7 Moments of Paly Excellence

Bridget O’Keefe lines up a shot. Photo courtesy of Bridget O’Keefe.

1: Girls Golf – Over the past few years, the girl’s golf team has been one of the best teams in Paly history — and this year they didn’t disappoint. At CCS, the team placed 2nd behind Valley Christian and was led by a stunning 68 shot performance from senior Bridget O’Keefe that was good enough to net her first place in the individual competition. At State Champs, the team finished second with a score of 382 and defeated rivals Valley Christian by a single stroke to end a sensational era of Paly girls golf as seniors Lauren and Sydney Sung and O’Keefe played their final match with the Vikings. “It finally hit me that it was the last time I would be able to compete with this team,” said Sydney Sung. “But it was a great way to end my last season on the team.” 


Cade Creighton wins a match. Photo courtesy of Keith Ferrel.

2: Wrestling – The Paly wrestling team was extremely strong this year: Senior Ella Jauregui won 2nd place at the State Championships, losing to the 2nd ranked wrestler of her weight class in the nation. Beyond that, in the quarterfinals, Jauregui beat the 1st ranked wrestler. “I’ve learned so much about discipline and what it takes to commit to a goal and see it through,” Jauregui said. “The most important thing I’ve gotten from this preparation is a level of comfort and confidence, even when I’m nervous.” Senior Cade Creighton also won 5th in States. “I got to see so many places and wrestle so many amazing athletes,” Creighton said. “Wrestling made me strong, helped me learn how to fight and made me a more capable person.”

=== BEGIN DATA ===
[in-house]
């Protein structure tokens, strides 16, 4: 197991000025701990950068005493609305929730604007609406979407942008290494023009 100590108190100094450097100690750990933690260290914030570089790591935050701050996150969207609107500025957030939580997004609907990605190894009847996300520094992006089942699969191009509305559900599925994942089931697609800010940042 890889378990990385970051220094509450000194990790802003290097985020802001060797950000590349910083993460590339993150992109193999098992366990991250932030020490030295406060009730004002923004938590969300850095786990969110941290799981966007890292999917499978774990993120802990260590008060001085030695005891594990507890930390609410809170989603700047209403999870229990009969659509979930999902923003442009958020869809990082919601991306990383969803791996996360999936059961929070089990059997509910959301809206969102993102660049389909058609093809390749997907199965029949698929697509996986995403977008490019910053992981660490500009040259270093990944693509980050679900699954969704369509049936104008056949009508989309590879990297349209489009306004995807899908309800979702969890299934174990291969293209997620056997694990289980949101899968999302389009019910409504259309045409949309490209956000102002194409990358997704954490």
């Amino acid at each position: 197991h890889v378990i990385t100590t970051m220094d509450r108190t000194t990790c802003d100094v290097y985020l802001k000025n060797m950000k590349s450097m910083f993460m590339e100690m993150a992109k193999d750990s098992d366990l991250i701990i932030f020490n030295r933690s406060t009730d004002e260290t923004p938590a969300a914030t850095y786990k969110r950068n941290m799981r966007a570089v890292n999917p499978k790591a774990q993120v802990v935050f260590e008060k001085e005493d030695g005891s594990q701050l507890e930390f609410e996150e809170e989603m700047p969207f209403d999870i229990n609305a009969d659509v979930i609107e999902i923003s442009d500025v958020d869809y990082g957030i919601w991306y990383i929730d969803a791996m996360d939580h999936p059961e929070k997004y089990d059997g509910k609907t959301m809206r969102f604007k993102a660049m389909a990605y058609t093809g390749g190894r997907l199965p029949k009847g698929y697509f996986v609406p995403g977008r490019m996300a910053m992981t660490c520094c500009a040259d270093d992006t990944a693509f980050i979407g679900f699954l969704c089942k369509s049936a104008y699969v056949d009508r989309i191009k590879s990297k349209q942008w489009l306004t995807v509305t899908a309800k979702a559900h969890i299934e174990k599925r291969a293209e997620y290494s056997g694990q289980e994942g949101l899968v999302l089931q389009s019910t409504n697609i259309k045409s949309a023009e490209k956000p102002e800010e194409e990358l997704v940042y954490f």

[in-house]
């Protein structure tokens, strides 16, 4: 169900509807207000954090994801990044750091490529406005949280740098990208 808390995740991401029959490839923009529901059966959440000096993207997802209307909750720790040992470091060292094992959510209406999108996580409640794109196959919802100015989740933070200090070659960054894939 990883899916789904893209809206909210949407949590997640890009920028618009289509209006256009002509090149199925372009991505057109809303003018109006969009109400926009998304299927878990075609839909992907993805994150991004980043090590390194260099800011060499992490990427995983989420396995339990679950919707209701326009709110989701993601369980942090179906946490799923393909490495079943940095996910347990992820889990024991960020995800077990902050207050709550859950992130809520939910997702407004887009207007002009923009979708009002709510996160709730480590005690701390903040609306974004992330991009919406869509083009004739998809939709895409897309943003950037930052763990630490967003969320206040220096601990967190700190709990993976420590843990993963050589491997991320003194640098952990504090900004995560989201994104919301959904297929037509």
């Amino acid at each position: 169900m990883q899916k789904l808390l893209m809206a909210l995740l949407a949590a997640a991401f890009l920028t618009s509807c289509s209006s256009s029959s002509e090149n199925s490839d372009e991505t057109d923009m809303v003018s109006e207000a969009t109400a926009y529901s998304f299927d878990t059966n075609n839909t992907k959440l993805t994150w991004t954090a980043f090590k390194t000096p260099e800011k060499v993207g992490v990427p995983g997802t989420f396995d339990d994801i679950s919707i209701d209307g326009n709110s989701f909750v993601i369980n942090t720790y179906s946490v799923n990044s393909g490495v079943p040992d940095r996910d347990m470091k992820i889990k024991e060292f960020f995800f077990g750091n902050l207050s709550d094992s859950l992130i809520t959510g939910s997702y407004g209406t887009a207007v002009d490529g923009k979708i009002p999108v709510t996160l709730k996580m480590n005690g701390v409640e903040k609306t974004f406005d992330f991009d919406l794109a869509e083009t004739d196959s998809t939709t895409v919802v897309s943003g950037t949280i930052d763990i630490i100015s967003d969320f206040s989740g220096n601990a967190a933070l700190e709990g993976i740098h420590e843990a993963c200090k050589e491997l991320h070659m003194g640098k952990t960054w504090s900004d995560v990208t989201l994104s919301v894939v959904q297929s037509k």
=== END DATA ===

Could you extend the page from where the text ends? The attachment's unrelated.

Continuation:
Junior Ethan Harrington dives into the water. Photo by Grace Gormley.

3: Boys Swimming – Boys swimming won the first CCS championship in Paly history – and it wasn’t even close. They won nine of eleven events and recorded 8 All-American performers. In the 200 IM and the 500 free, the Vikings surged with three in the top 8 finalists and a 1-2 finish in both events. The individual highlight of the meet came from junior Ethan Harrington’s stunning 19.73 50 free that broke a 13 year old CCS record and put Harrington 12th all-time in the 15-16 age group – faster than seven-time olympic medalist Caeleb Dressel was at his age. Victory was already assured prior to the final relay of the meet, but the Vikings weren’t done yet. They closed with a 3:00.26 in the 400 freestyle relay that shattered the CCS record and eclipsed the CA state championship meet record in the same event. The team is currently seeded second heading into the CA state meet. All four Paly swim teams also swept SCVAL League Championships. More photos of Paly at the CCS finals meet can be found in the gallery below. 

The boys also got 3rd at the State Championship. Curious about the swimmers’ triumphant season? Listen to this Audio Interview with swimmer Eric Gabbassof by David Gormley. 


Sophomore Grant Morgenfeld during a race. Photo courtesy of Malcolm Slaney.